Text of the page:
Yemeni President Ali Abdullah Saleh narrowly survived a rocket attack on his presidential palace two weeks ago, fleeing to Saudi Arabia for surgery. Since arriving in Saudi Arabia, a total lack of public appearances has led to speculation that his injuries are either far more grave than anyone has let on or that he may have passed away already.
If he is alive, he is facing an extremely dire situation at home, with secessionists, pro-democracy protests and militants threatening his control over virtually every inch of Yemeni soil. Even his key US allies have abandoned him, calling for him to be replaced with his interim president, Major General Hadi.
So when a Saudi official announced today that Saleh simply isn’t coming back to Yemen, it surprised very few people. The official even said it hadn’t been decided where Saleh would end up, suggesting he might be heading into exile someplace else.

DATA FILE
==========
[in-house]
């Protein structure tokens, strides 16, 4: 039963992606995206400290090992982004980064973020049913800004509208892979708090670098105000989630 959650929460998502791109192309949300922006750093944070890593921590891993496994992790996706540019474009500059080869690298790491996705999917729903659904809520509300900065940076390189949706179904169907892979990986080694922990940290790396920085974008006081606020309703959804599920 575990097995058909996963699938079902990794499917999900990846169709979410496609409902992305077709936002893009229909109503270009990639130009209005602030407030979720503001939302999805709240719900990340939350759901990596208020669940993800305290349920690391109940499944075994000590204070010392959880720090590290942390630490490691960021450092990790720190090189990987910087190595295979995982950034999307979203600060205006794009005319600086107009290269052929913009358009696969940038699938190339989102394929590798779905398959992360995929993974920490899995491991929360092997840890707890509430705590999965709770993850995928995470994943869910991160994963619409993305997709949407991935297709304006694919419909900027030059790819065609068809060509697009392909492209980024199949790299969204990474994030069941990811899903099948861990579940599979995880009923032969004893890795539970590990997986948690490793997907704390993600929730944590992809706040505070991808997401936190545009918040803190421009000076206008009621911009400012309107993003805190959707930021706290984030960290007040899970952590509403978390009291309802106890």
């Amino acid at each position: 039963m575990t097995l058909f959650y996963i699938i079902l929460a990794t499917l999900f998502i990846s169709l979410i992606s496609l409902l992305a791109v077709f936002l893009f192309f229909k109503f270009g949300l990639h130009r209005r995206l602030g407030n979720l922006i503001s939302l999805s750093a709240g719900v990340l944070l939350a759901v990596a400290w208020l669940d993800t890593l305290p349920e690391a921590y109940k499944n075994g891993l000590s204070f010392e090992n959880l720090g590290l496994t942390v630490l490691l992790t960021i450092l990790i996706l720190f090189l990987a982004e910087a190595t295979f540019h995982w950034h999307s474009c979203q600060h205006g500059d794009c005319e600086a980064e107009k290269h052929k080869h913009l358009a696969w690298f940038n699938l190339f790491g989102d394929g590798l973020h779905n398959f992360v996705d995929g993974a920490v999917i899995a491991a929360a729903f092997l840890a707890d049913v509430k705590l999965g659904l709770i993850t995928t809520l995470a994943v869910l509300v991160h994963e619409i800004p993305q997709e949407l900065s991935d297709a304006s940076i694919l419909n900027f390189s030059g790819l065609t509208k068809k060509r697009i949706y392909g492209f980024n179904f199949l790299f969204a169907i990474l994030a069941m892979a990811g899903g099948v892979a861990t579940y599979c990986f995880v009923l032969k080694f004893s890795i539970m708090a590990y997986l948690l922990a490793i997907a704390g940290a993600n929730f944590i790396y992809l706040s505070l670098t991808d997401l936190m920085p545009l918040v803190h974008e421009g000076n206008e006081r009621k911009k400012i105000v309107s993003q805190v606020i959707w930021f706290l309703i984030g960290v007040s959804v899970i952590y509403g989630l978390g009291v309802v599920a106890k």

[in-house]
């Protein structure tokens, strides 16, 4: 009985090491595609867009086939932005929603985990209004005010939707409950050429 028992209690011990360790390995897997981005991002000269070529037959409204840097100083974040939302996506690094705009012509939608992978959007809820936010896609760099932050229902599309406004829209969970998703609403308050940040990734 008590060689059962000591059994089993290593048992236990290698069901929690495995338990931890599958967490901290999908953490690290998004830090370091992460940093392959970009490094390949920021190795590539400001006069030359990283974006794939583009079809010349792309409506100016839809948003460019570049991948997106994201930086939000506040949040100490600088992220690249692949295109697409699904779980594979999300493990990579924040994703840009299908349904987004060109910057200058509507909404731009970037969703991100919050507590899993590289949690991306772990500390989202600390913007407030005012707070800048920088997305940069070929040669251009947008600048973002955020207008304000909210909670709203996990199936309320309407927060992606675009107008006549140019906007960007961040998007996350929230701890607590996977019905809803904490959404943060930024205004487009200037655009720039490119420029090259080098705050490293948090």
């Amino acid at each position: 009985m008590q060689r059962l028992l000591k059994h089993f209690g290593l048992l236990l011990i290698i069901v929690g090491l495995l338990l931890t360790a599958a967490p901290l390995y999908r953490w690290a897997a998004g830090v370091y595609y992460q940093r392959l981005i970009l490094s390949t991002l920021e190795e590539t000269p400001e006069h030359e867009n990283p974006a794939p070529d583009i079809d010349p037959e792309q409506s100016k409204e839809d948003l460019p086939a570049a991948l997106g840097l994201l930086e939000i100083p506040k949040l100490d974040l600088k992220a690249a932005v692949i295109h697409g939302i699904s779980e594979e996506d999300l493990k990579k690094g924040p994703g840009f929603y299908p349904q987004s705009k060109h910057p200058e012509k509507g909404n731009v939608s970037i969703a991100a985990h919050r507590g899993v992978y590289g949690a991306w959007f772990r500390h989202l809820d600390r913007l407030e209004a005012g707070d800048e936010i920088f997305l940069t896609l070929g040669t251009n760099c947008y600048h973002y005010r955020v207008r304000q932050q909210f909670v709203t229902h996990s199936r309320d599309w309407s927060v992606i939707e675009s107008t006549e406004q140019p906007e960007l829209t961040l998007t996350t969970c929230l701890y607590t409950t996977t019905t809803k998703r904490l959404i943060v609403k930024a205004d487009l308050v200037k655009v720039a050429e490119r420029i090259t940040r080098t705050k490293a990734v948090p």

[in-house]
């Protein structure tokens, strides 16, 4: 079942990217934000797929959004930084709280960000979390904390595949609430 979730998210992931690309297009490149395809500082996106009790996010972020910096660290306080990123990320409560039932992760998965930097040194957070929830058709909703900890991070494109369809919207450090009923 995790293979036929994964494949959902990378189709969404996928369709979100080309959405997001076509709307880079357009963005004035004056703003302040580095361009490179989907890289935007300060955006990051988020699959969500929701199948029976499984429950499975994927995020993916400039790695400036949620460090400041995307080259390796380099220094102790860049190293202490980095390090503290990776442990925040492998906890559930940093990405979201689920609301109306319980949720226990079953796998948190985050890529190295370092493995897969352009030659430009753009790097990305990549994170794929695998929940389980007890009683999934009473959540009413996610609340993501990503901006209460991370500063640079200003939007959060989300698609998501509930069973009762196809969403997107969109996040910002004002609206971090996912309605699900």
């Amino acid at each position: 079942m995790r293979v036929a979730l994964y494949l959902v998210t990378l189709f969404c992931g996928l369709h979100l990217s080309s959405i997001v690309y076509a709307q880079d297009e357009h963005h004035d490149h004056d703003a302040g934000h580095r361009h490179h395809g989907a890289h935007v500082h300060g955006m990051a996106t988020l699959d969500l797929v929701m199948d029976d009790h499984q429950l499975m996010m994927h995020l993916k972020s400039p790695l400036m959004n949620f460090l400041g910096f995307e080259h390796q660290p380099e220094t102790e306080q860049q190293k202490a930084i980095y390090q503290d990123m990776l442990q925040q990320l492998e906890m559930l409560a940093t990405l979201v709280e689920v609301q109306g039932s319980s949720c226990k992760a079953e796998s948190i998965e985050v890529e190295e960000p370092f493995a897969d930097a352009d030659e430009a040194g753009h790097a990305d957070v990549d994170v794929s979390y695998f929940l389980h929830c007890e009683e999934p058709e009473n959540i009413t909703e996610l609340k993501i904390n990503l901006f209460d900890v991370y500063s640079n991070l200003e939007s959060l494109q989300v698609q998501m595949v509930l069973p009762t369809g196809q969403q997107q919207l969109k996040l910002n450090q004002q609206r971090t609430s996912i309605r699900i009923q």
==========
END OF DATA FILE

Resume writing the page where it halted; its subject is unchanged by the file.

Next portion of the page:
Almost immediately thereafter, however, the Yemeni government shot back that this claim was untrue. Deputy Information Minister Abdu al-Janadi insisted that not only was Saleh still returning, it would be in a matter of days.
Saleh’s ruling party is claiming a celebration is being planned for his return. But are these claims authentic or is the regime simply attempting to keep Saleh’s return on the table as a bargaining chip, and to prevent the pro-democracy protesters’ calls for an interim government and free elections from going to far.